The president's tour was intended to quell the rumours circulating over the previous two days on the deterioration of his health condition, his travel for treatment in France, or his admi! ssion to Dar al-Fu'ad Hospital or a military hospital, a diplomatic source told the independent daily Al-Misri al-Yawm on 30 August.
Relations between the government and the MB have been tense recently. The security authorities have made a series of arrests of the group's leaders, and the ongoing military trial of other MB prominent figures, including the second deputy general guide of the group, Khayrat al-Shatir, has exacerbated the situation.
"I do not care about rumours. I do my job and I pay no attention to rumours. We know their source and what they are aimed at," President Mubarak said in an interview with the semi-official Al-Ahram newspaper on 30 August, in an indirect reference to the MB.
In a direct accusation, an official political source told Al-Misri al-Yawm on 2 September that the MB and the Palestinian Hamas group, along with some Arab media outlets, had been responsible for circulating the health rumours.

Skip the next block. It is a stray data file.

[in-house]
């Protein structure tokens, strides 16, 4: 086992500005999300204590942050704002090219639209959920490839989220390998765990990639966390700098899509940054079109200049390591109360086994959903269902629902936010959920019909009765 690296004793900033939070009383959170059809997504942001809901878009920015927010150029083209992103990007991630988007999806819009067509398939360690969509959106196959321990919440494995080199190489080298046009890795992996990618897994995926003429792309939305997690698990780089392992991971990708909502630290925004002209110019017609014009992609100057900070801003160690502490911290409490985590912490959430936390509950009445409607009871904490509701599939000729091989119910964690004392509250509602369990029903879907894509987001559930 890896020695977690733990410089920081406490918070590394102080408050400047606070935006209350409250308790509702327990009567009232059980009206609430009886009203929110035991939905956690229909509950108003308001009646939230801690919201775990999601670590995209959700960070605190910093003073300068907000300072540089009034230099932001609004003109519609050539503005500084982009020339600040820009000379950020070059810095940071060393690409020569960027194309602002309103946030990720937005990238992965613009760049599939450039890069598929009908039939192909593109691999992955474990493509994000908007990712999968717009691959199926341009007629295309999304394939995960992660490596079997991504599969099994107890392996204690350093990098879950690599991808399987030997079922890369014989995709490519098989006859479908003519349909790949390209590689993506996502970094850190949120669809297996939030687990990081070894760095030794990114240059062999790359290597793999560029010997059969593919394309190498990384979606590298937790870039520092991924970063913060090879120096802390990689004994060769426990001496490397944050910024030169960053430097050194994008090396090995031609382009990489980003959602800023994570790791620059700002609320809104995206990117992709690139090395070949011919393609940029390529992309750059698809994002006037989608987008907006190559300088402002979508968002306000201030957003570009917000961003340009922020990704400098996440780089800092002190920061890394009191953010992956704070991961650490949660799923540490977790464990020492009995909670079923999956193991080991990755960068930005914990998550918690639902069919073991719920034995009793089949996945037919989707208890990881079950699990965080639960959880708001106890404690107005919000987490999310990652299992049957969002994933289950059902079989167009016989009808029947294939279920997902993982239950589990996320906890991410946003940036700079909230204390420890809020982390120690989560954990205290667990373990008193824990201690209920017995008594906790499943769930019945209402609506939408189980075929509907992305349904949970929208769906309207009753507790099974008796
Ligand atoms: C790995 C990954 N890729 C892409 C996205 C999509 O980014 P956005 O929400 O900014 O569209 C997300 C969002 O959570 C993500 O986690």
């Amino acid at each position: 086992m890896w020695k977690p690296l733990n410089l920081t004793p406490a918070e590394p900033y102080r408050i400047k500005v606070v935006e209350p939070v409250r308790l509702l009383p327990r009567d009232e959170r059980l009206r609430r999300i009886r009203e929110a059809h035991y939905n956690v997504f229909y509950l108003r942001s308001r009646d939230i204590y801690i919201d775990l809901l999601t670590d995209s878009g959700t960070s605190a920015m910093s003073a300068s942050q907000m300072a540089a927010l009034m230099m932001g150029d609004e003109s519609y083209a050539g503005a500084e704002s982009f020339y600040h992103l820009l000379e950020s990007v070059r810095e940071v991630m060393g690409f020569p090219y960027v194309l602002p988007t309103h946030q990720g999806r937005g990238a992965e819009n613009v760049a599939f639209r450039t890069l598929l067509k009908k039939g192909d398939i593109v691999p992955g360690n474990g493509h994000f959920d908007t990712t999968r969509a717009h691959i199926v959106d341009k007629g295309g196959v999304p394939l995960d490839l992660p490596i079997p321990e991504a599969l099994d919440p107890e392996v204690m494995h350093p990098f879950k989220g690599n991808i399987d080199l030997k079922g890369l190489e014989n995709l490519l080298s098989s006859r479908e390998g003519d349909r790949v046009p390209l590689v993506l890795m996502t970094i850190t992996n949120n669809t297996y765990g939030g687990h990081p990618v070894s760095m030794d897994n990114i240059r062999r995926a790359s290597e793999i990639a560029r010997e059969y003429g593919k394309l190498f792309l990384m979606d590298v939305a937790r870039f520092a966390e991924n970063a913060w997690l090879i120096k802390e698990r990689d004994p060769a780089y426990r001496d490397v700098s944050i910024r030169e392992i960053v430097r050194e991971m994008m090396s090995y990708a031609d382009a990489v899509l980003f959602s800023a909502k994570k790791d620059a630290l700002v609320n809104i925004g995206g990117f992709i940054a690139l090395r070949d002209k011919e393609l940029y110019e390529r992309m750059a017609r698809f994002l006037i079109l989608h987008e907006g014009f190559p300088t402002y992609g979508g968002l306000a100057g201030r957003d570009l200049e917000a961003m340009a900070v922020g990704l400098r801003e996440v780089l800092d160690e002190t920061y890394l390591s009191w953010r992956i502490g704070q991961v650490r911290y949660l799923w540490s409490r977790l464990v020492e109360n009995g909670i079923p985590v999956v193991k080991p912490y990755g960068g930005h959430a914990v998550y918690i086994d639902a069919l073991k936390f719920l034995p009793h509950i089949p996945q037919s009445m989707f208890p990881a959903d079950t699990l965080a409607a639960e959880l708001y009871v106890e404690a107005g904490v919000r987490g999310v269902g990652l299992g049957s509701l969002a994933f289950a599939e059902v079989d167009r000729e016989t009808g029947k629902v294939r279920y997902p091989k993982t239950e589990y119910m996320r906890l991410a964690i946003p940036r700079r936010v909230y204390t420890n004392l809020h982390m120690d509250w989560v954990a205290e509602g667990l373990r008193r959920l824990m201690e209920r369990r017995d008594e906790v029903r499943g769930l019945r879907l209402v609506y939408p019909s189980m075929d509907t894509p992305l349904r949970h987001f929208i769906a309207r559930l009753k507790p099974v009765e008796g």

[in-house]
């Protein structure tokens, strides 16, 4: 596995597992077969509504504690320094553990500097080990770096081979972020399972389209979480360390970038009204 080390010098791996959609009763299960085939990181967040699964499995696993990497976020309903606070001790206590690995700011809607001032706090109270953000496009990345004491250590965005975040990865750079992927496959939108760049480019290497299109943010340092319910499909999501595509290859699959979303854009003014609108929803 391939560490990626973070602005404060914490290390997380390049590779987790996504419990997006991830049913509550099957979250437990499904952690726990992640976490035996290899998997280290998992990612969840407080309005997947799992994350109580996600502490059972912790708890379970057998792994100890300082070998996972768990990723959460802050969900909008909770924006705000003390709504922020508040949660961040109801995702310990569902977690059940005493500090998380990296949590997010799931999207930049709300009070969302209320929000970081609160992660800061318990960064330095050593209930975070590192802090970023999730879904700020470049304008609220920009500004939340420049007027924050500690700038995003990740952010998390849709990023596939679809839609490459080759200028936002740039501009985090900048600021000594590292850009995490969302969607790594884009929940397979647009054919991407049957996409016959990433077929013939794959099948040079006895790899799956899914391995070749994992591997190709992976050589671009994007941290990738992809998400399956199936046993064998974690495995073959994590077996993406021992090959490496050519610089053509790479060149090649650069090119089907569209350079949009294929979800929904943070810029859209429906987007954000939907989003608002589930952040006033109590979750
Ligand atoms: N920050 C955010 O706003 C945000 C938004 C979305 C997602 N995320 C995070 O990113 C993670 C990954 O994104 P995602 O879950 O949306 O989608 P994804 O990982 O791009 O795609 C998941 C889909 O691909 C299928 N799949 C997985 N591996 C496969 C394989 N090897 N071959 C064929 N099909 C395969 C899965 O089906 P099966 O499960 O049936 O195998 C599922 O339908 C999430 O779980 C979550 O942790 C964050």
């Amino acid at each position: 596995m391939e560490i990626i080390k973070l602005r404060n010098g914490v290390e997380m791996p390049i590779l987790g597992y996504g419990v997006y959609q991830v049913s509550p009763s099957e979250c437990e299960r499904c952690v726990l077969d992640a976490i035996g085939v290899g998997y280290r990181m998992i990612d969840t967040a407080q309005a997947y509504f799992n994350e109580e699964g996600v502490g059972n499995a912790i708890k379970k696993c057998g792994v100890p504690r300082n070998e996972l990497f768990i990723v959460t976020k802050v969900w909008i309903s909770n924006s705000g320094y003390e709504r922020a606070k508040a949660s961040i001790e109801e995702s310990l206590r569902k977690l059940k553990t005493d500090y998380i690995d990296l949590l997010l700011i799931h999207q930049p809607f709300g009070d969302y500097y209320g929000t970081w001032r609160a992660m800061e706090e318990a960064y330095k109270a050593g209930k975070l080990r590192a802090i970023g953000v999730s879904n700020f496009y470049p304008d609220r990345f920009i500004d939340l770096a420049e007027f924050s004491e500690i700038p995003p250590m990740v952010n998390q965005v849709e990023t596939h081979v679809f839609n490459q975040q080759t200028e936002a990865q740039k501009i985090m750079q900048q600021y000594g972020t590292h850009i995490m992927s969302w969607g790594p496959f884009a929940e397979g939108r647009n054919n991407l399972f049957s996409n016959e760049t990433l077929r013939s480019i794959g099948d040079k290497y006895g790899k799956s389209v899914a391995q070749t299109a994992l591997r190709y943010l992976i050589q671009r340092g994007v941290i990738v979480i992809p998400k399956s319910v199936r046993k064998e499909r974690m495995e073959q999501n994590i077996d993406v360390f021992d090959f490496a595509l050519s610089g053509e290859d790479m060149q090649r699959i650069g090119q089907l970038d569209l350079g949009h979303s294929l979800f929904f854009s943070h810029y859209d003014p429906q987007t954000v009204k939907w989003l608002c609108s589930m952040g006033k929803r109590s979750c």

A pro-government newspaper accused the USA of giving the MB the chance to spread the rumours. On 2 September, Muhammad Ali Ibrahim, chief editor of the daily Al-Jumhuriyah, referred to a statement allegedly given by US Ambassador to Egypt Francis Ricciardone to US reporters in early August in which he said that he had felt during his latest meeting with Mubarak that "the president was not in good health".
"I saw the statement by the US ambassador about the president's health as another means of pressure, practised by Washington every now and then. This is because the Americans know that Cairo does not chime in with their policies in Iraq and will not accept joining in any military action against Iran," Ibrahim added.